Everyone is familiar with Whac-a-Mole, right? It’s that arcade game that leverages’s humanity’s innate urge to give small rodents concussions, but makes it cute and fun instead harrowing mammal abuse. You know, the little rodents pop out of holes and you have to whack them with a mallet? Anyway, part of the reason why this game exists, at least in America, and by the name we know it, is due, indirectly, to a car. A very strange car called the Jutta, and, yes, noted pizza rat Chuck E Cheese is tangentially involved, too. So, you know, strap in.
The story begins with a young inventor named Aaron Fechter, who was 19 in 1973, at the height of the Oil Crisis, when the Arab oil-producing countries that made up OPEC established an oil embargo on all the countries that supported Israel in the Yom Kippur war, America included. This caused a huge gasoline shortage and long lines at gas stations and a general panic as Americans realized that, generally, all of their cars got really shitty gas mileage.
A number of small cars with good fuel economy became more popular during this time, like the then-new Honda Civic, and also smaller companies began to experiment with radically fuel-efficient cars. One of these companies was called Creative Engineering, and our inventor Aaron Fechter started it to build a small, highly fuel-efficient car he called the Jutta.
Here he is, from a recent documentary, describing this venture:
That little car was planned to get about 90 mpg, and you can look at it and pretty much tell the method used to achieve high mileage: make as minimal a car as possible.
Technical details about the car are pretty scarce, but it appears to be a go-kart type front suspension with a lone rear wheel, a small rear-mounted (likely an air-cooled, go-kart-type engine) driving that rear wheel, and very simple bodywork, looking like plastic (?) panels with a fabric roof and side curtains.
In some pictures the roof looks like medium-density fiberboard, and in one, where the car is in some disrepair, the body looks like it could be plywood or fiberboard as well.
No matter what photos of the cars you may see, though, it’s clearly a long way off from what seems to be Creative Engineering’s lone rendering of what a final, production-ready Jutta would be:
So, that’s the car we’re talking about here, in both early prototype form and a vision of what it could one day become — a sleek, highly efficient three-wheeler ready to take on the challenges of what from the vantage point of 1973 looked like our very fuel-deprived future.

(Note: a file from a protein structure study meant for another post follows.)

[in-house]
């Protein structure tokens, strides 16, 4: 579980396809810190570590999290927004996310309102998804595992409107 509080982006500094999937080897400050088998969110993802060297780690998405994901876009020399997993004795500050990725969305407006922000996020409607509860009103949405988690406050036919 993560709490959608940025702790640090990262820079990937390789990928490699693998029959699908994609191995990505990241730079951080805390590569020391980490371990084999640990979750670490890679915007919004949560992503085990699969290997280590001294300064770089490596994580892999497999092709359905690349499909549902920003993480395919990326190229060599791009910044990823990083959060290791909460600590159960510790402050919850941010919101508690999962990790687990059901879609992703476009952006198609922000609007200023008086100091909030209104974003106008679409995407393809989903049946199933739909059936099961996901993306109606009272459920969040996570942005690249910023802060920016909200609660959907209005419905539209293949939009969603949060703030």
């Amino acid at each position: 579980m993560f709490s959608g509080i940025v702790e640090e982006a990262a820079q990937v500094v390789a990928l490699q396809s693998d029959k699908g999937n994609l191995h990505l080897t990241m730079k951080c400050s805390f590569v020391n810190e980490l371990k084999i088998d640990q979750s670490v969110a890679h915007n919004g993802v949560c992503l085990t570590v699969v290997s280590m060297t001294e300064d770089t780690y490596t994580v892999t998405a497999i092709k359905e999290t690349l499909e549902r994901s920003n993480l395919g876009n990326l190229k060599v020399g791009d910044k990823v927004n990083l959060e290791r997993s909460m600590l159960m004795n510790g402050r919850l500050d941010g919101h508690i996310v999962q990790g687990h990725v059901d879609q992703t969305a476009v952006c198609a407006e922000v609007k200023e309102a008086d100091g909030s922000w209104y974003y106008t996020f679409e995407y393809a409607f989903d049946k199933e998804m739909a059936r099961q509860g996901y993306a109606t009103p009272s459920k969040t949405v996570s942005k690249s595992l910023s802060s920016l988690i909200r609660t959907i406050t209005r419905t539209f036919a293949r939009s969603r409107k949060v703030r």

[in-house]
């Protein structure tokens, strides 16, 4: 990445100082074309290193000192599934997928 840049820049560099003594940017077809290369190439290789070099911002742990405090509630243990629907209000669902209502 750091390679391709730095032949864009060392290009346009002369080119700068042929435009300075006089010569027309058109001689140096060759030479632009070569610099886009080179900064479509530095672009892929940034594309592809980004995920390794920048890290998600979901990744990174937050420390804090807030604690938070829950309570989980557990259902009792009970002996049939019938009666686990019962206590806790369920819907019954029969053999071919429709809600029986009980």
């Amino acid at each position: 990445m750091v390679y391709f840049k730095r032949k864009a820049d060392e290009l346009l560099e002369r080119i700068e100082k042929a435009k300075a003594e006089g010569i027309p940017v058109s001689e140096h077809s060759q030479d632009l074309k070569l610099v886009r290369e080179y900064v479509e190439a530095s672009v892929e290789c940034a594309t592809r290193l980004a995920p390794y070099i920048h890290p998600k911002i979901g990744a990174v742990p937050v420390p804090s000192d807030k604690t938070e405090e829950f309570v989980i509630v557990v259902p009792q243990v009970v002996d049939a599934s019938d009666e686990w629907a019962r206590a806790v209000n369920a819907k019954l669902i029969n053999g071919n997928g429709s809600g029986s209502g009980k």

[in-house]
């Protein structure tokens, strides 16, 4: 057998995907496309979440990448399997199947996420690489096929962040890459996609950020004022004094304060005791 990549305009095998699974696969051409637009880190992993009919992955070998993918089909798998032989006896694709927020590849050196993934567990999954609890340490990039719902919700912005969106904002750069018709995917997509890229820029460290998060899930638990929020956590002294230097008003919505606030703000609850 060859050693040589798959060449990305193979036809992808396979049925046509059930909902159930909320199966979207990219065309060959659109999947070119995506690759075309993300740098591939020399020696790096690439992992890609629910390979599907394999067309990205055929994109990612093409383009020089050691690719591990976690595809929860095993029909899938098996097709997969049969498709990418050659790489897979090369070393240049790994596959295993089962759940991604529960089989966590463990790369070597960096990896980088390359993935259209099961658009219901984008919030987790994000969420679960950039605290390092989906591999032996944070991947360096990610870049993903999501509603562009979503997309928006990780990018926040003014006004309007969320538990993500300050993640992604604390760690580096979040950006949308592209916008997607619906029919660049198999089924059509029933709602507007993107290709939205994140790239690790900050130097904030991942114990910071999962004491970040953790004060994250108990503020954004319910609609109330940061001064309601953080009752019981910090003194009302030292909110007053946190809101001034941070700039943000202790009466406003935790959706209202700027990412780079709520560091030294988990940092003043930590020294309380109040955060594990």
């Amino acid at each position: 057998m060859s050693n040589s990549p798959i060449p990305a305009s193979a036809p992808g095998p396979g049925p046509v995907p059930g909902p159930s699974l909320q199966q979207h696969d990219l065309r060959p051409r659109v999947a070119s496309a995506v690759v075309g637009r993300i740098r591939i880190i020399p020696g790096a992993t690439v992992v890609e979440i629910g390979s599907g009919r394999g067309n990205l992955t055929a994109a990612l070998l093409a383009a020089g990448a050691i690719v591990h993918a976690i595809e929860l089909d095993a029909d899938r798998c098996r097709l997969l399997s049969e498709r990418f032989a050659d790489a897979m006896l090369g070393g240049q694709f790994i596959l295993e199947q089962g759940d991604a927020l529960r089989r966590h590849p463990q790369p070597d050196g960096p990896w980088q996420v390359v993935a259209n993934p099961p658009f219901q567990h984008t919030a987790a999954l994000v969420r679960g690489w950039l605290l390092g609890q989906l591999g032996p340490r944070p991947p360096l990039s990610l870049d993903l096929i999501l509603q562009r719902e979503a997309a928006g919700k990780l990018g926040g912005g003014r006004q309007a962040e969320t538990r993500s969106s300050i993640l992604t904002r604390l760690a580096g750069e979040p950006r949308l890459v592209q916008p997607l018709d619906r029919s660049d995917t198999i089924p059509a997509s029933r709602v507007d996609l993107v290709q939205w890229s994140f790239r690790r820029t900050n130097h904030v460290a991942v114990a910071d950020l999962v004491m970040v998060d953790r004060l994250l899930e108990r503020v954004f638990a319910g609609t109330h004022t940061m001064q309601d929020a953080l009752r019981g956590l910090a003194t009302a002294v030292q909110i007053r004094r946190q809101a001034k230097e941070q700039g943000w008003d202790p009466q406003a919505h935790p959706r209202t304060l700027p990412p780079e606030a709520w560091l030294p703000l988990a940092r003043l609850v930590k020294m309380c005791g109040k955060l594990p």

Now, to raise money for his car company, Fechter tried a number of different ideas, leveraging his mechanical skill and inventive mind. He built a pool-skimming, leaf-eating automaton, and attempted to sell that door-to-door, with one chance encounter leading to a gig designing animatronics. From there, Fechter ended up working in the amusements industry, and attended the IAAPA (that’s the global association of the attractions industry) convention in 1976.
It was there that Fechter invented Whac-a-Mole–well, really, stole the idea of Whac-A-Mole from a Japanese company called TOGO, who called their game Mogura Taiji (モグラ退治, “Mole Buster”), though he didn’t know the name at the time. And it’s not me accusing Fechter of taking the idea from someone else–he admits it himself, right here:
So, essentially, someone named Denny points Fechter to the TOGO booth with its fragile, finicky Mogura Taiji game, and asks him to develop a more robust version. Fechter comes up with the Whac-a-Mole name, then has his name and machine sold out from under him to another company — Bob’s Space Racers — who ends up making tons of money from the now-iconic game.
So, karma, I guess? To his credit, Fechter seems pretty honest about the origins of the game, and while he did get screwed out of the technical design of the game and the name, the fact that he himself stole the basic idea from the game’s Japanese true originators seems to give him perspective about his own screwing-over.
Besides, Fechter’s story gets much, much stranger and more involved, as he ended up starting the Showbiz Pizza chain of arcade/pizza parlors with creepy animatronic bands, which was in direct competition with Atari founder Nolan Bushnell’s Chuck E Cheese chain of arcade/pizzeria/creepy animatronic band-focused kids’ restaurants, eventually ending with Showbiz buying out Chuck E Cheese, but Fechter getting screwed over yet again.
Fechter’s most recent foray into the news was in 2013, when his warehouse exploded thanks to a tank of carbohydrillium fuel (made from graphite and water and said to be less polluting than propane) ruptured. This is all especially ironic when you learn that the Showbiz Pizza animatronic band’s name was “The Rock-afire Explosion.”
It’s all in that documentary I embedded up there, and is worth a watch, but from my automotive-focused perspective, what I really care about is the fact that Fechter’s entire career in animatronics, leading to the development of Whac-a-Mole and all the ventures beyond, started as a way to try to finance a car company that would make ultra-light, simple, three-wheeled, high-mpg cars.